President Bush says he has a "gut feeling" that Saddam Hussein will withdraw from Kuwait, even at risk of being toppled from power by his own people.

Bush, in a Time magazine interview to be published Monday, also said he was confident he had chosen the right course in the Persian Gulf crisis."Maybe that is why I am - I will not say relaxed, but determined. And I am not churning about it," he said.

Speculation about Bush's state of mind has been growing as the United Nation's Jan. 15 deadline nears for Iraq's pullout from Kuwait. The U.N. Security Council has authorized the United States and its allies to use force after that date if Iraq refuses to get out.

Bush was spending the weekend at Camp David in Maryland's Catoctin Mountains, about 60 miles northwest of the capital, with his brother, Jonathan, and his family. Vice President Dan Quayle, meanwhile, was headed for Saudi Arabia to spend New Year's Day with U.S. troops and to consult with Saudi leaders and the exiled emir of Kuwait.

Quayle's staff said he bore no new diplomatic initiatives from Bush.

At Camp David, the president reviewed reports from the gulf Saturday and signed an executive order that implemented his decision to grant the Soviet Union up to $1 billion in credits to buy farm products from the United States (story on A4). Asked by Time whether he had made the decision to sacrifice American lives to implement the U.N. resolution against Iraq, Bush bristled.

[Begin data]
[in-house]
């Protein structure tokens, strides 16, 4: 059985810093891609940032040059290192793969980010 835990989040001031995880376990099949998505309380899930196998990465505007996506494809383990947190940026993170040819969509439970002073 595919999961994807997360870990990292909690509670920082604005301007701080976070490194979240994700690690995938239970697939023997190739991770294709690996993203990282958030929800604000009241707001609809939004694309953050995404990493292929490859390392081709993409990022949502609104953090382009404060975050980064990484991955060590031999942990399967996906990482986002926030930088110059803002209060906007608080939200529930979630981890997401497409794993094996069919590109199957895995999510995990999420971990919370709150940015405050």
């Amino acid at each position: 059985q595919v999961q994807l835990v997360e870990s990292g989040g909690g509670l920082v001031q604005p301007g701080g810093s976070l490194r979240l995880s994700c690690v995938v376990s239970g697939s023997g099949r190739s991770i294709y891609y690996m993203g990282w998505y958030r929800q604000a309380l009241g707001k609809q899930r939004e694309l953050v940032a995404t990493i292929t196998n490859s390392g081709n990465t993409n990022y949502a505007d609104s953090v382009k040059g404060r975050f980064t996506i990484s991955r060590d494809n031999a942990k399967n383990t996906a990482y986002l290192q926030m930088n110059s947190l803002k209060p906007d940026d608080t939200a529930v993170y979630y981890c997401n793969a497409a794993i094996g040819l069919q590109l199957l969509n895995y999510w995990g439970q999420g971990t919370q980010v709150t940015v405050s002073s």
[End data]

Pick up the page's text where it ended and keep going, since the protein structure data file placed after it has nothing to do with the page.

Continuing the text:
"No, I am not willing to sacrifice American lives. I do not like the question put that way."

But he also said he was determined to do whatever was necessary to get Iraq out. "That includes every inch of territory. No concessions."

Asked whether that means going to war, Bush answered:

"My gut says he will get out of there. But that flies in the face of what some of the Arab leaders tell me - which is that he cannot get out. He cannot do it and survive domestically."

Nonetheless, Bush added, anyone who has fought a war "is going to have to find a way to see that he does not fight another one." Saddam fought an eight-year war with Iran which ended in 1988 with some 1 million casualties on both sides.

Bush himself was a young flier in World War II and saw action against Japan in the Pacific.

Meanwhile, Iraq on Saturday denied reports that it is engaged in secret contacts with Washington to avert a war and its foreign minister, Tariq Aziz, held talks on a new effort by the world's non-aligned nations to defuse the buildup in the gulf.

Iraq's information minister, Latif Nussayif Jassim, denied a report by Radio Monte Carlo that secret U.S.-Iraqi contacts were under way, the official Iraqi News Agency reported.

The radio report quoted unidentified diplomatic sources in Egypt as saying Iraq was considering some ideas proposed by Washington. The radio said these include an Iraqi withdrawal from Kuwait in exchange for assurances that it will not be attacked by the U.S.-led multinational force, which is expected to total more than half a million troops by the end of January.

"These are ridiculous ideas and figments of the imagination," Jassim was quoted as saying.

Independent Radio Monte Carlo, which has an Arabic-language service widely listened to in the Middle East, is generally reliable in its reporting on the Persian Gulf situation.

A statement later Saturday by Iraq's ruling Revolutionary Command Council called the report a "sick interpretation (that) exists only in the minds of the planners of evil and their suspect circles."

A political activist in Jordan said Saturday that Saddam has messaged King Fahd of Saudi Arabia warning that his country will be Iraq's second target after Israel if Saudi leaders continue to push for war.